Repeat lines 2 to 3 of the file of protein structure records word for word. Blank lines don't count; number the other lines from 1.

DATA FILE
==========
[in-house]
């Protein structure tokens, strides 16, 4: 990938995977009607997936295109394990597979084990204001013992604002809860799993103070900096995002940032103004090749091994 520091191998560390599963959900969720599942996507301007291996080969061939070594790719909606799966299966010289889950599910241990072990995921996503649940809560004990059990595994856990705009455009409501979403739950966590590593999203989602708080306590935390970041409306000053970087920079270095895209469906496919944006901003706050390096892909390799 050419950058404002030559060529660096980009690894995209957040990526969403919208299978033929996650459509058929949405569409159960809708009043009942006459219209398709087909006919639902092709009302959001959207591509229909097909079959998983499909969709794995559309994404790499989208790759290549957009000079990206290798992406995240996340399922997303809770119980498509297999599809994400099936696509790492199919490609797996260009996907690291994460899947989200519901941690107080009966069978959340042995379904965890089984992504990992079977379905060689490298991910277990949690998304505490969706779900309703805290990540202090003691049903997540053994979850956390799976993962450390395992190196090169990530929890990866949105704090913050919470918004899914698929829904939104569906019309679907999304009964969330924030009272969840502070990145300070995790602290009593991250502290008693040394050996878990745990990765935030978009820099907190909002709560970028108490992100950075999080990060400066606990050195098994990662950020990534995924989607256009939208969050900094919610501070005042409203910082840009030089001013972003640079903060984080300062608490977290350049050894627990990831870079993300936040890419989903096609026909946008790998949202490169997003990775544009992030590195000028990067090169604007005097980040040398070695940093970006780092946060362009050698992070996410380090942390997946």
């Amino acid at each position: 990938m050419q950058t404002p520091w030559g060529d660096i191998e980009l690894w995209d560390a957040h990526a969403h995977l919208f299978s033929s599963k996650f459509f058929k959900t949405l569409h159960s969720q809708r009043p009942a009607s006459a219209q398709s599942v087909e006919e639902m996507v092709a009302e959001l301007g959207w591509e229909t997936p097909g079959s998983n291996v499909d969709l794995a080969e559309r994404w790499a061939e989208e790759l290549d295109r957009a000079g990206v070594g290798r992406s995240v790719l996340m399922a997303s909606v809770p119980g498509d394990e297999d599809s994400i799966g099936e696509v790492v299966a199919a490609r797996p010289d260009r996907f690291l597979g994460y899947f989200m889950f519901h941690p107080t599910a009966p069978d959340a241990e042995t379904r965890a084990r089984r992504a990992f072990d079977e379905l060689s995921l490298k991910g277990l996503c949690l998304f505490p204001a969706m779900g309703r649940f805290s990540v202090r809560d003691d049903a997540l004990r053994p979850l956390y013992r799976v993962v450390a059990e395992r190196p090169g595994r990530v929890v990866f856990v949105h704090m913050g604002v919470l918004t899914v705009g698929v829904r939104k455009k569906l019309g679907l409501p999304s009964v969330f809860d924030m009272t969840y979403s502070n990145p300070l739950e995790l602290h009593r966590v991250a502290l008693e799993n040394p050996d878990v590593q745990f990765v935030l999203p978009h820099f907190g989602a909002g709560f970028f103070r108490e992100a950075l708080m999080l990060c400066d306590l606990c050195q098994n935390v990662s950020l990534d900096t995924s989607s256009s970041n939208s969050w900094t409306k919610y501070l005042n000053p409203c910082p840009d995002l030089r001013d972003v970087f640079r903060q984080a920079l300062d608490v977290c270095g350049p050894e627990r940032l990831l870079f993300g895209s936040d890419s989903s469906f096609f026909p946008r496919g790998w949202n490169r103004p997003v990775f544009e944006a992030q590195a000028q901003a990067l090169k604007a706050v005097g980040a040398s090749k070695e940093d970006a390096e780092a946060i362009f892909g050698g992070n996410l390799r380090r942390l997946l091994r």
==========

């Protein structure tokens, strides 16, 4: 990938995977009607997936295109394990597979084990204001013992604002809860799993103070900096995002940032103004090749091994 520091191998560390599963959900969720599942996507301007291996080969061939070594790719909606799966299966010289889950599910241990072990995921996503649940809560004990059990595994856990705009455009409501979403739950966590590593999203989602708080306590935390970041409306000053970087920079270095895209469906496919944006901003706050390096892909390799 050419950058404002030559060529660096980009690894995209957040990526969403919208299978033929996650459509058929949405569409159960809708009043009942006459219209398709087909006919639902092709009302959001959207591509229909097909079959998983499909969709794995559309994404790499989208790759290549957009000079990206290798992406995240996340399922997303809770119980498509297999599809994400099936696509790492199919490609797996260009996907690291994460899947989200519901941690107080009966069978959340042995379904965890089984992504990992079977379905060689490298991910277990949690998304505490969706779900309703805290990540202090003691049903997540053994979850956390799976993962450390395992190196090169990530929890990866949105704090913050919470918004899914698929829904939104569906019309679907999304009964969330924030009272969840502070990145300070995790602290009593991250502290008693040394050996878990745990990765935030978009820099907190909002709560970028108490992100950075999080990060400066606990050195098994990662950020990534995924989607256009939208969050900094919610501070005042409203910082840009030089001013972003640079903060984080300062608490977290350049050894627990990831870079993300936040890419989903096609026909946008790998949202490169997003990775544009992030590195000028990067090169604007005097980040040398070695940093970006780092946060362009050698992070996410380090942390997946």
């Amino acid at each position: 990938m050419q950058t404002p520091w030559g060529d660096i191998e980009l690894w995209d560390a957040h990526a969403h995977l919208f299978s033929s599963k996650f459509f058929k959900t949405l569409h159960s969720q809708r009043p009942a009607s006459a219209q398709s599942v087909e006919e639902m996507v092709a009302e959001l301007g959207w591509e229909t997936p097909g079959s998983n291996v499909d969709l794995a080969e559309r994404w790499a061939e989208e790759l290549d295109r957009a000079g990206v070594g290798r992406s995240v790719l996340m399922a997303s909606v809770p119980g498509d394990e297999d599809s994400i799966g099936e696509v790492v299966a199919a490609r797996p010289d260009r996907f690291l597979g994460y899947f989200m889950f519901h941690p107080t599910a009966p069978d959340a241990e042995t379904r965890a084990r089984r992504a990992f072990d079977e379905l060689s995921l490298k991910g277990l996503c949690l998304f505490p204001a969706m779900g309703r649940f805290s990540v202090r809560d003691d049903a997540l004990r053994p979850l956390y013992r799976v993962v450390a059990e395992r190196p090169g595994r990530v929890v990866f856990v949105h704090m913050g604002v919470l918004t899914v705009g698929v829904r939104k455009k569906l019309g679907l409501p999304s009964v969330f809860d924030m009272t969840y979403s502070n990145p300070l739950e995790l602290h009593r966590v991250a502290l008693e799993n040394p050996d878990v590593q745990f990765v935030l999203p978009h820099f907190g989602a909002g709560f970028f103070r108490e992100a950075l708080m999080l990060c400066d306590l606990c050195q098994n935390v990662s950020l990534d900096t995924s989607s256009s970041n939208s969050w900094t409306k919610y501070l005042n000053p409203c910082p840009d995002l030089r001013d972003v970087f640079r903060q984080a920079l300062d608490v977290c270095g350049p050894e627990r940032l990831l870079f993300g895209s936040d890419s989903s469906f096609f026909p946008r496919g790998w949202n490169r103004p997003v990775f544009e944006a992030q590195a000028q901003a990067l090169k604007a706050v005097g980040a040398s090749k070695e940093d970006a390096e780092a946060i362009f892909g050698g992070n996410l390799r380090r942390l997946l091994r």